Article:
Math Mind Magic

  • First Grade
  • Math
  • 45 minutes
  • Standards: 1.NBT.C.5
  • no ratings yet
September 2, 2015
by Catherine Crider

Every student can be a magician after this lesson in mentally adding and subtracting by 10. No previous magic training required!

Learning Objectives

Students will be able to mentally find 10 more or 10 less than a given two-digit number without counting.

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Lesson

Introduction (10 minutes)

  • Call students together around the hundreds chart.
  • If you have wardrobe items, wear them.
  • Tell your students that today they are going to be math magicians. In order to perform this magic trick, inform them that they will need some props.
  • Hand out lots of index cards to each student.
  • Instruct your students to write a number between 10-90 on one side of each card. On the other side of the cards, have the students write a plus sign with the number 10 and a minus sign with the number 10.
  • Demonstrate this process for students. Explain that they can count or use the hundreds chart to figure out what number is 10 greater (more) or 10 less (smaller).

Explicit Instruction/Teacher Modeling (10 minutes)

  • Ask a student to choose any of her cards, and tell her that you will immediately tell her the number ten greater and ten less without counting or using a chart. Make sure to have your back to the hundreds chart.
  • Once you have successfully completed the magic trick a few times, ask students how they think you did it.
  • After students guess, explain to students that all they need to do is add or subtract one from the number in the tens place.
  • Ask students to think about why it only takes adding or subtracting one from the tens place. Explain that when they go up or down by one in the tens place, they are really going up or down by ten ones.
  • Show students the unit blocks. Demonstrate that when they stack ten single blocks up, it is the same as the tens stick. Show students a number, such as 27, and demonstrate that taking away ten single blocks is the same as taking away one tens stick.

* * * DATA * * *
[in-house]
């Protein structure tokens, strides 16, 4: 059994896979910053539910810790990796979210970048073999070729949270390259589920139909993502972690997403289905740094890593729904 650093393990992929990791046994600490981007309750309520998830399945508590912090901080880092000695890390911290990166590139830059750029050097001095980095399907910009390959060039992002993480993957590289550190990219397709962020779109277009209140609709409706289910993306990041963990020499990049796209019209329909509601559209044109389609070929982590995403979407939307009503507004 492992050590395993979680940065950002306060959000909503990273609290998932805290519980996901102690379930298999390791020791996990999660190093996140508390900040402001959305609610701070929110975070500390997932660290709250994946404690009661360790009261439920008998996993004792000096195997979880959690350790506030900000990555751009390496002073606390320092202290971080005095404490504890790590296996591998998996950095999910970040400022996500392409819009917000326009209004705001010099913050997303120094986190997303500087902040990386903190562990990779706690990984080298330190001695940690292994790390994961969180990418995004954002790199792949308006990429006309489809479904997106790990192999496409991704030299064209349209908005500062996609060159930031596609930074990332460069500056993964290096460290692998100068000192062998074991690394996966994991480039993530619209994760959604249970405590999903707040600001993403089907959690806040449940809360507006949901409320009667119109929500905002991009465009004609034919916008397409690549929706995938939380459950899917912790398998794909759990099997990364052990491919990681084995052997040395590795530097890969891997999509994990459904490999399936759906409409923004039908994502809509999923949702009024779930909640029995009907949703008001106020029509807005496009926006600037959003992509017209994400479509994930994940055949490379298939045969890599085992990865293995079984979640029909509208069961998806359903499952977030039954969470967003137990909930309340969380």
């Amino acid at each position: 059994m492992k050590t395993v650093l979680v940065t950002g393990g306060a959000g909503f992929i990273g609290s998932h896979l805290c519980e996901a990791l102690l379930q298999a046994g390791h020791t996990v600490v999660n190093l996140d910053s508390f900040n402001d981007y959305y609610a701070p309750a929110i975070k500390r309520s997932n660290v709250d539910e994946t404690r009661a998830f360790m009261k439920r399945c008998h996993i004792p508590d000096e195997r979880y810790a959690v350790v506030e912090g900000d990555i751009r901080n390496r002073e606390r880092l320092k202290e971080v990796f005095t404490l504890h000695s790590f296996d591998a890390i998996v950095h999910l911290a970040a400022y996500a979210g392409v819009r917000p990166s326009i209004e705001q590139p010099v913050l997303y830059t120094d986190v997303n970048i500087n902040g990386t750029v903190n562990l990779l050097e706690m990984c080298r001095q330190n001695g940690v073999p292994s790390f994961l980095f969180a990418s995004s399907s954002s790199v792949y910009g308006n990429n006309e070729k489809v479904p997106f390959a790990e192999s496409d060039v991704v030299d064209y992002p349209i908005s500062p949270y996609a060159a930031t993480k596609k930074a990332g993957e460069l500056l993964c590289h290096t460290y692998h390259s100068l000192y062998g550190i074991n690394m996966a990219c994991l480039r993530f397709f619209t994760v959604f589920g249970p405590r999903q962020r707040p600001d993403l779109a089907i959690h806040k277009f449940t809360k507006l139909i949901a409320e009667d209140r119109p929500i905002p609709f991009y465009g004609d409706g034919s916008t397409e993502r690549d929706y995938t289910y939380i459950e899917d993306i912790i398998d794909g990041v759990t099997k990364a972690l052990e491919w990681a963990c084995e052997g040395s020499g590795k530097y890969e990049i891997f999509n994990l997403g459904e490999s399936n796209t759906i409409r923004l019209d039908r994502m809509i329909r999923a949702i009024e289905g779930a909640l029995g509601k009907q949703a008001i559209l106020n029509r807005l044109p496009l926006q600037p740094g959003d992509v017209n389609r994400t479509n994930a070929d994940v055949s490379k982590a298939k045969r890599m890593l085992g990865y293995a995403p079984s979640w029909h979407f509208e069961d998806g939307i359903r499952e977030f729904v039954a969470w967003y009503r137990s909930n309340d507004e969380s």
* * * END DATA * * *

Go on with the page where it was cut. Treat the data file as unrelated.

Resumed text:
• As another visual to help students understand why the magic trick works, have them look at the hundreds chart.
  • Count 10 squares from any given number. Demonstrate that this is just the number one row above or below. Once again, the tens place value just changes by one.

Guided Practice/Interactive Modeling (5 minutes)

  • Call on several students to attempt the magic trick.
  • When they are done announcing what is ten more and ten less, have them explain in their own words what they did and why it works.
  • Explain to students that they will now have a chance to practice with partners.
  • Have them take turns being the magician and the prompter using the flashcards they created earlier in the lesson.
  • Direct students to record their answers on sheets of paper.
  • Ask them to explain what they did and why it works on their papers with the answers.

Independent Working Time (10 minutes)

  • Have your students carry their cards and walk around, saying the answers quickly as they see a card. Encourage your students to walk around the room a lot so that multiple people can see the cards and respond.
  • As students are working, circulate the room and check for understanding.

Extend

Differentiation

  • Enrichment: For students who need a greater challenge, including decimal points or higher place values can increase the difficulty.
  • Support: For students who need a little extra assistance, having personal hundreds charts to reference in the beginning can be useful. Working in partners initially can also help to scaffold the lesson.

Related Books and/or Media

Review

Assessment (5 minutes)

  • Assess your students based on their proficiency and accuracy in performing the “magic trick” as documented on the sheets of paper they recorded their independent work time answers on.

Review and Closing (5 minutes)

  • If you are including the wardrobe items, tell your students that you are going to pass on the job of magician.
  • Ask several students to volunteer to dress up and perform the magic act.
  • Have your students call out numbers, and have the magicians name the number 10 greater and 10 fewer.
  • After the student magicians have performed, have them explain their thought processes and how they came up with their answers to the class.
  • Remind students that to make a number greater by ten, all they have to do is add one to the tens digit, and to make a number smaller by ten, they just have to subtract one from the tens digit.

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